Although an edit button is still nowhere in sight, Twitter is giving users another way to control their tweets.
As its name implies, a new “Continue Thread” button lets tweeters attach additional thoughts to existing tweets. This should make it easier for users and their followers to put new comments into the proper context, as well as understand their connection to older tweets.
Twitter users have always had the ability to tweet out “threads,” i.e., a series of tweets connected by a common thought or theme. With the new button, tweeters can now return to a thread and expand on its subject matter.
Long criticized for its complex interface, Twitter has spent years trying to simplify its app, and make it easier for users to control their communications. Most recently, the company added emojis to its Direct Messages feature. Per the change, messaging users now receive a notification whenever a new reaction is added, which has the potential of continuing conversations and adding emotional layers to exchanges.
As with previous changes, users saw news of the “Continue Thread” button as a chance to petition Twitter for an edit button. “All this, but we can’t get an edit button for when we make a typo,” one user complained.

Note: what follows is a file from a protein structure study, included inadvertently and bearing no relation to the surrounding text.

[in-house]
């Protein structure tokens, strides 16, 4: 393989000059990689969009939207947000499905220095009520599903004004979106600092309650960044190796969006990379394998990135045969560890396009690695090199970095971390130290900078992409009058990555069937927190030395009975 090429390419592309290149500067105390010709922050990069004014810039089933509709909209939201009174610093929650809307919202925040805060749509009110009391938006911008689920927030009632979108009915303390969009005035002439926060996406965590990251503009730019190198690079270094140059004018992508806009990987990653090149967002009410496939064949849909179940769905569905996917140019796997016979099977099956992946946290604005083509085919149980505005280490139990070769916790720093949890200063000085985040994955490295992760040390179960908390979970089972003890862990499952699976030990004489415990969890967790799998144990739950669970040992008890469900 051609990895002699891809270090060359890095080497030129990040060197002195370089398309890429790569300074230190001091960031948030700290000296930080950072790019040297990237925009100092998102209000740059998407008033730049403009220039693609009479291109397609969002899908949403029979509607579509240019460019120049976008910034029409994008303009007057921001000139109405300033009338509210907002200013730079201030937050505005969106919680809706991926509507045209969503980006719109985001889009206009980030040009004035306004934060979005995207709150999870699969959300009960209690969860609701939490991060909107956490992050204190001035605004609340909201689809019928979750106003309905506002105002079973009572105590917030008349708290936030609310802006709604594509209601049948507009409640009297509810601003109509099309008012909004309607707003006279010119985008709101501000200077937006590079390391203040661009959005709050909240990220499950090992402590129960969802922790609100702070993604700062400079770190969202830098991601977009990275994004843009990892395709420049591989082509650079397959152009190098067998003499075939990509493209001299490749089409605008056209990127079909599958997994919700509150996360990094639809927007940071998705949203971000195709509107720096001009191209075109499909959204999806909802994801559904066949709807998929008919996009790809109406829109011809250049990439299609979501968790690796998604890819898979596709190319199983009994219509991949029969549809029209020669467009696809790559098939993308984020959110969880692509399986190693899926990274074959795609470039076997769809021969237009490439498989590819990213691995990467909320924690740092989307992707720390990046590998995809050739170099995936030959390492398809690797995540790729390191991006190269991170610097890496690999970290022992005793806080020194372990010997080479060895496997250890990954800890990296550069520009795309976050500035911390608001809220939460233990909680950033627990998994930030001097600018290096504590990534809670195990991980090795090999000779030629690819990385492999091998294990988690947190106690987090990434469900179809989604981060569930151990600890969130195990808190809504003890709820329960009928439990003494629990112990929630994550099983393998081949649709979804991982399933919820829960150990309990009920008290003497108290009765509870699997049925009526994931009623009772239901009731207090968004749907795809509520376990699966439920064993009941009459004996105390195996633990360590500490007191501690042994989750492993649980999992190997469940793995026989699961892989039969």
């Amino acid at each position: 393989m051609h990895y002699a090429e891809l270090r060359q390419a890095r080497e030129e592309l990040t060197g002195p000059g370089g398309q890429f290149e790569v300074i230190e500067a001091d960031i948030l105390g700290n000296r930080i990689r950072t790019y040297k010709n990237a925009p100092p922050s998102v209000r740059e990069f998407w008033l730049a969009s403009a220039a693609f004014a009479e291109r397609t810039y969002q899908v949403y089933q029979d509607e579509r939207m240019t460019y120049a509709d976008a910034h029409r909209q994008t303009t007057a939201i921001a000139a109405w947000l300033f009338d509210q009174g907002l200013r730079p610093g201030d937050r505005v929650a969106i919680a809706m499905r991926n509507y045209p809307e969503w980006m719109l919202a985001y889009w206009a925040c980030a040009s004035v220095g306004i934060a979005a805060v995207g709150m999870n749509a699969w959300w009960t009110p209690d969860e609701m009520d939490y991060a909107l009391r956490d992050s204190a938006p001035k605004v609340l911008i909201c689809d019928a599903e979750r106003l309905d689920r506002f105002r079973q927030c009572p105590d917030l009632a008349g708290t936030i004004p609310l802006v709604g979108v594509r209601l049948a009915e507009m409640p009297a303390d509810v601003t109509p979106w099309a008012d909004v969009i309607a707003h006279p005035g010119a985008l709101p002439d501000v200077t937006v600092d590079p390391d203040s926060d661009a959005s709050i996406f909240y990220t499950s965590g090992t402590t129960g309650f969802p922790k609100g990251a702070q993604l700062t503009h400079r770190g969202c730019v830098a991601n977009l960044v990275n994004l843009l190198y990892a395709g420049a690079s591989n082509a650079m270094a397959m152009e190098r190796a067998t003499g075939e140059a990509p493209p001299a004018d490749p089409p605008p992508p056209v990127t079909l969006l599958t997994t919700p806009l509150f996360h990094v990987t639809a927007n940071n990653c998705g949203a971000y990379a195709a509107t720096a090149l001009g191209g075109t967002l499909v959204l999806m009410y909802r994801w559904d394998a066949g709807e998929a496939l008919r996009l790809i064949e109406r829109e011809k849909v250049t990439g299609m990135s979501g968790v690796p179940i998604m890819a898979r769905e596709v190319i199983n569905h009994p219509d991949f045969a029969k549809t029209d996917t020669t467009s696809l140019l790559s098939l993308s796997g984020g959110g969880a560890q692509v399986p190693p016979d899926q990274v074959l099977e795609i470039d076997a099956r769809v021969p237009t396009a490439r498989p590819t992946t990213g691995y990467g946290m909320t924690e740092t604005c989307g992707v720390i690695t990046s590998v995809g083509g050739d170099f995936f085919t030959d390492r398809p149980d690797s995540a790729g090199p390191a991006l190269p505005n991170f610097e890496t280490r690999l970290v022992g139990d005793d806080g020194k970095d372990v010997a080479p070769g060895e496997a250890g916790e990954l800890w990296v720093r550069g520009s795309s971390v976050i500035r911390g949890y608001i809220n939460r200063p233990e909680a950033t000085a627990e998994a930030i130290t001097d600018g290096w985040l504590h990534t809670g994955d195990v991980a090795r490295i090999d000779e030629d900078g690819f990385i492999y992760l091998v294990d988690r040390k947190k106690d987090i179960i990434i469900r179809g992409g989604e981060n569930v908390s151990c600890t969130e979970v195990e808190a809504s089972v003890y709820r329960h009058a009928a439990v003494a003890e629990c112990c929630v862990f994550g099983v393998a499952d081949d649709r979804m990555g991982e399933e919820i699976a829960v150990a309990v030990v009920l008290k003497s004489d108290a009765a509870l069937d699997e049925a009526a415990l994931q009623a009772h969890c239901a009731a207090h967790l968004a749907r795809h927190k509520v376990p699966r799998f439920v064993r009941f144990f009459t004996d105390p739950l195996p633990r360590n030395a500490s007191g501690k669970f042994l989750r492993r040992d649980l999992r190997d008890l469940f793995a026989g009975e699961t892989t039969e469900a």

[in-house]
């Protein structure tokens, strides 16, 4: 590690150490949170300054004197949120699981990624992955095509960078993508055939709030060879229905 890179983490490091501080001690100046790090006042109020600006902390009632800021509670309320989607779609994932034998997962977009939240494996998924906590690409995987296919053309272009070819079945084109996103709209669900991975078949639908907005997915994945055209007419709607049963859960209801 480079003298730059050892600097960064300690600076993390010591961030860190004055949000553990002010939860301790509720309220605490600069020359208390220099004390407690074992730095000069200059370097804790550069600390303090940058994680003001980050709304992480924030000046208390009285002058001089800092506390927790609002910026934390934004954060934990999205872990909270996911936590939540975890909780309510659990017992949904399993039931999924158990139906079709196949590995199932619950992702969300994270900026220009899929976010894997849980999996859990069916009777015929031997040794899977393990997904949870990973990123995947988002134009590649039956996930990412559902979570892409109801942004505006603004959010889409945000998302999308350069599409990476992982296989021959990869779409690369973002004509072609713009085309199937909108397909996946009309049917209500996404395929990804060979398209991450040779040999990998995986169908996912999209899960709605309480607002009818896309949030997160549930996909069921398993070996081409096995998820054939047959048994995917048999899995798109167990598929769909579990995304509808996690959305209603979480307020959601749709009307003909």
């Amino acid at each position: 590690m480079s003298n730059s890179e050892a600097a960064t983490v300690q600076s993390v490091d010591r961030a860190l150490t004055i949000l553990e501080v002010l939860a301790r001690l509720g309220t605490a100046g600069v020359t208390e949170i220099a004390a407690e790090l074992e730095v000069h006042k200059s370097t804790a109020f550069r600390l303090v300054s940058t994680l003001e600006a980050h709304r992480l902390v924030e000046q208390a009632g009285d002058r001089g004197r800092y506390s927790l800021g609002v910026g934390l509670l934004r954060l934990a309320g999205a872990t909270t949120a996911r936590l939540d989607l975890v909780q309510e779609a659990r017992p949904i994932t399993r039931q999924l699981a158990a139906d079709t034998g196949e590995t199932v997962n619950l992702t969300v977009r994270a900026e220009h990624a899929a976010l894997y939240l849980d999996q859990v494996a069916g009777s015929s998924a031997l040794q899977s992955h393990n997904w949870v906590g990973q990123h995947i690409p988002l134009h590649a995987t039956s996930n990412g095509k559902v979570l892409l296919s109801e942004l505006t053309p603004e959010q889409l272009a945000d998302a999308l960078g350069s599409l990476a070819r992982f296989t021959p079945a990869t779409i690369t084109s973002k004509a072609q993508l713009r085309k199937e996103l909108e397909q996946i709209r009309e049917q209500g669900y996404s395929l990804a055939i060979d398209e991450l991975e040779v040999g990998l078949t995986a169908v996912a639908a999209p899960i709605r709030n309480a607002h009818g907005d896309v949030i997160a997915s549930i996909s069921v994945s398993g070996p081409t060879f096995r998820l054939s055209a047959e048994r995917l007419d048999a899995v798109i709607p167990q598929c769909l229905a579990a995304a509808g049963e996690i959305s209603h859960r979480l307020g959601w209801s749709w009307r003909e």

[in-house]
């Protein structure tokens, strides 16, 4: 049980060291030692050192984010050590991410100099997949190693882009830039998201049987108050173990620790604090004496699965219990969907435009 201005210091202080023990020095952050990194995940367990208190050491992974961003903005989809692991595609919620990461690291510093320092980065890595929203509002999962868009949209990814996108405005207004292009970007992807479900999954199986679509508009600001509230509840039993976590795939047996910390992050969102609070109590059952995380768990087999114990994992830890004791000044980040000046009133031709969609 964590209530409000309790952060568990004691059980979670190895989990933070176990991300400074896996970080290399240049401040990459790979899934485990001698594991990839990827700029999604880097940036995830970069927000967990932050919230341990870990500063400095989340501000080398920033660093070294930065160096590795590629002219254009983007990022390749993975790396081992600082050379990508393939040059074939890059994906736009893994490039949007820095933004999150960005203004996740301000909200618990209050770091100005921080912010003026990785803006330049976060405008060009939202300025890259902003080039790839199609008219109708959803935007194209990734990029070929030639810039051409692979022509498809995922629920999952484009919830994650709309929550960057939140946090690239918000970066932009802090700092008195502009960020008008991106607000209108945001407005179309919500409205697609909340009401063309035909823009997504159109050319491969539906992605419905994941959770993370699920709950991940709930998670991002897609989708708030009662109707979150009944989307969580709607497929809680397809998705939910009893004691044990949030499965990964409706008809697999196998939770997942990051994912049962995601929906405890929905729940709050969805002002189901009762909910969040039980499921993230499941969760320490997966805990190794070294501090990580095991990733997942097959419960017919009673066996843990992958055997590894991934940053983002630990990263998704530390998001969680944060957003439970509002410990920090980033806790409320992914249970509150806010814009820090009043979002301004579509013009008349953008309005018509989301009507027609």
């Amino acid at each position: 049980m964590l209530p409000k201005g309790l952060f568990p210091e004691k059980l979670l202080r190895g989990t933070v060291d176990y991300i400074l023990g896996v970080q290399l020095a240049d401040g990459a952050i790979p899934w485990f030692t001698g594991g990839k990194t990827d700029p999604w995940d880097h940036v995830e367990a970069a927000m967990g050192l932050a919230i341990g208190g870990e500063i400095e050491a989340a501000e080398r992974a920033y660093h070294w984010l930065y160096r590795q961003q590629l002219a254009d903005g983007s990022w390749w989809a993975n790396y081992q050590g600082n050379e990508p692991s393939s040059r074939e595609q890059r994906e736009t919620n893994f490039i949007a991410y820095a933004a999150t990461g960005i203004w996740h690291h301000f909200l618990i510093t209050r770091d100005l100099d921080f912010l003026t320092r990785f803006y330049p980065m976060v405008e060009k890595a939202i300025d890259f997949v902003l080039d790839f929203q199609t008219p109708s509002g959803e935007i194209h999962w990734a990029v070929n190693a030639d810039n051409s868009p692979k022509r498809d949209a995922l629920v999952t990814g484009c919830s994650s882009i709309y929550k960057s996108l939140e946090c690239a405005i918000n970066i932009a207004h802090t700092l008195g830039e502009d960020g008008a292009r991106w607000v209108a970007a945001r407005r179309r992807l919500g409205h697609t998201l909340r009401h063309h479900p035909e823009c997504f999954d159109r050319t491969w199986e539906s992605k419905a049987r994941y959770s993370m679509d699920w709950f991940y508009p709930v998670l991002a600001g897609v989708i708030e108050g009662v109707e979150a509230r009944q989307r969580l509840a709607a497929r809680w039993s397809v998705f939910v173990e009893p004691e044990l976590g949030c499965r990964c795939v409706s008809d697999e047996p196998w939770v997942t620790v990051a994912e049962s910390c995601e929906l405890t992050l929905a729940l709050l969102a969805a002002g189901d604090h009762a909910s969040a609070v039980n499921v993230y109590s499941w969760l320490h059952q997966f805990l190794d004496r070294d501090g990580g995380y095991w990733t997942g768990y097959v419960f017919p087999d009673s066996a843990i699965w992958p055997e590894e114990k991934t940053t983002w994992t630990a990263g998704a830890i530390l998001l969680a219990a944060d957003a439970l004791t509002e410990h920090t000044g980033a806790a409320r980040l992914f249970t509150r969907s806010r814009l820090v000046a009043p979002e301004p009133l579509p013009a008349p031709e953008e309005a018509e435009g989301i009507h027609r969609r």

Despite recognizing users’ frustrations, Twitter cofounder-CEO Jack Dorsey recently said they should not expect an edit button anytime soon. “We’ll probably never do it,” Dorsey said during a Q&A produced by Wired, last month.
Twitter’s opposition to an edit button has apparently evolved over the years.
“The reason there hasn’t been an edit button traditionally is we started as an SMS service [and] we wanted to preserve that vibe and that feeling in the early days,” Dorsey said.
“But now … there are some issues with edit,” Dorsey added. “One is, you might send a tweet, and then someone might retweet that, and then an hour later, you completely change the contents of that tweet. And the person that retweeted the original tweet is now retweeting and rebroadcasting something completely different.”
Despite some unsatisfied users, Twitter appears to be a healthy business. During the quarter ended December 31, Twitter said average monetizable daily active users reached 152 million, which was up 21%, year-over-year.Dorsey attributed much of that growth to product improvements designed to “increase relevance and ease of use” for users.